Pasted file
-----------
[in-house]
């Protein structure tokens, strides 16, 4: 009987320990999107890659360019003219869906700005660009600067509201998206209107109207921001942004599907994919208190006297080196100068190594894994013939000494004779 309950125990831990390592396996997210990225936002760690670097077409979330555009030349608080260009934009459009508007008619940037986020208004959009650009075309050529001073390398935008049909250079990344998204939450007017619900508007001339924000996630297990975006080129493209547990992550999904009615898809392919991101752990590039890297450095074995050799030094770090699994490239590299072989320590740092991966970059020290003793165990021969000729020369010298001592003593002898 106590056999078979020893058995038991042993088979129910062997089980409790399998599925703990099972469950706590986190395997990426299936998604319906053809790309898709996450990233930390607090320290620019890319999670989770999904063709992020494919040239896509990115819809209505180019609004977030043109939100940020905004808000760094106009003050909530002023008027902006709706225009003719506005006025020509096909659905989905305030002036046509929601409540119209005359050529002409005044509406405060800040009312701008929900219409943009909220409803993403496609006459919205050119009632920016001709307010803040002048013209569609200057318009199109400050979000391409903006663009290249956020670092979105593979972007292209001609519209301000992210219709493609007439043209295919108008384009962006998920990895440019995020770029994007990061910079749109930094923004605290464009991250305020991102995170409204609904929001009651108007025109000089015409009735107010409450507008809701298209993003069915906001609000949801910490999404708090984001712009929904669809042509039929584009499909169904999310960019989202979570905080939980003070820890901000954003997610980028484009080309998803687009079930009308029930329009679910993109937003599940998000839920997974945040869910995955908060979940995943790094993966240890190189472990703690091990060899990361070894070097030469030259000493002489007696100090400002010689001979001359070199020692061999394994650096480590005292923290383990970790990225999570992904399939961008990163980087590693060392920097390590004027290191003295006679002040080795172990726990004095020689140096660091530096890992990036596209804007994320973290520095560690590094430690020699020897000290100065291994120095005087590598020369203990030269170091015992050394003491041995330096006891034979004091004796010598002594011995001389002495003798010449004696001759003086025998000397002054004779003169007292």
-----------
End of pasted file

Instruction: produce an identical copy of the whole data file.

[in-house]
């Protein structure tokens, strides 16, 4: 009987320990999107890659360019003219869906700005660009600067509201998206209107109207921001942004599907994919208190006297080196100068190594894994013939000494004779 309950125990831990390592396996997210990225936002760690670097077409979330555009030349608080260009934009459009508007008619940037986020208004959009650009075309050529001073390398935008049909250079990344998204939450007017619900508007001339924000996630297990975006080129493209547990992550999904009615898809392919991101752990590039890297450095074995050799030094770090699994490239590299072989320590740092991966970059020290003793165990021969000729020369010298001592003593002898 106590056999078979020893058995038991042993088979129910062997089980409790399998599925703990099972469950706590986190395997990426299936998604319906053809790309898709996450990233930390607090320290620019890319999670989770999904063709992020494919040239896509990115819809209505180019609004977030043109939100940020905004808000760094106009003050909530002023008027902006709706225009003719506005006025020509096909659905989905305030002036046509929601409540119209005359050529002409005044509406405060800040009312701008929900219409943009909220409803993403496609006459919205050119009632920016001709307010803040002048013209569609200057318009199109400050979000391409903006663009290249956020670092979105593979972007292209001609519209301000992210219709493609007439043209295919108008384009962006998920990895440019995020770029994007990061910079749109930094923004605290464009991250305020991102995170409204609904929001009651108007025109000089015409009735107010409450507008809701298209993003069915906001609000949801910490999404708090984001712009929904669809042509039929584009499909169904999310960019989202979570905080939980003070820890901000954003997610980028484009080309998803687009079930009308029930329009679910993109937003599940998000839920997974945040869910995955908060979940995943790094993966240890190189472990703690091990060899990361070894070097030469030259000493002489007696100090400002010689001979001359070199020692061999394994650096480590005292923290383990970790990225999570992904399939961008990163980087590693060392920097390590004027290191003295006679002040080795172990726990004095020689140096660091530096890992990036596209804007994320973290520095560690590094430690020699020897000290100065291994120095005087590598020369203990030269170091015992050394003491041995330096006891034979004091004796010598002594011995001389002495003798010449004696001759003086025998000397002054004779003169007292």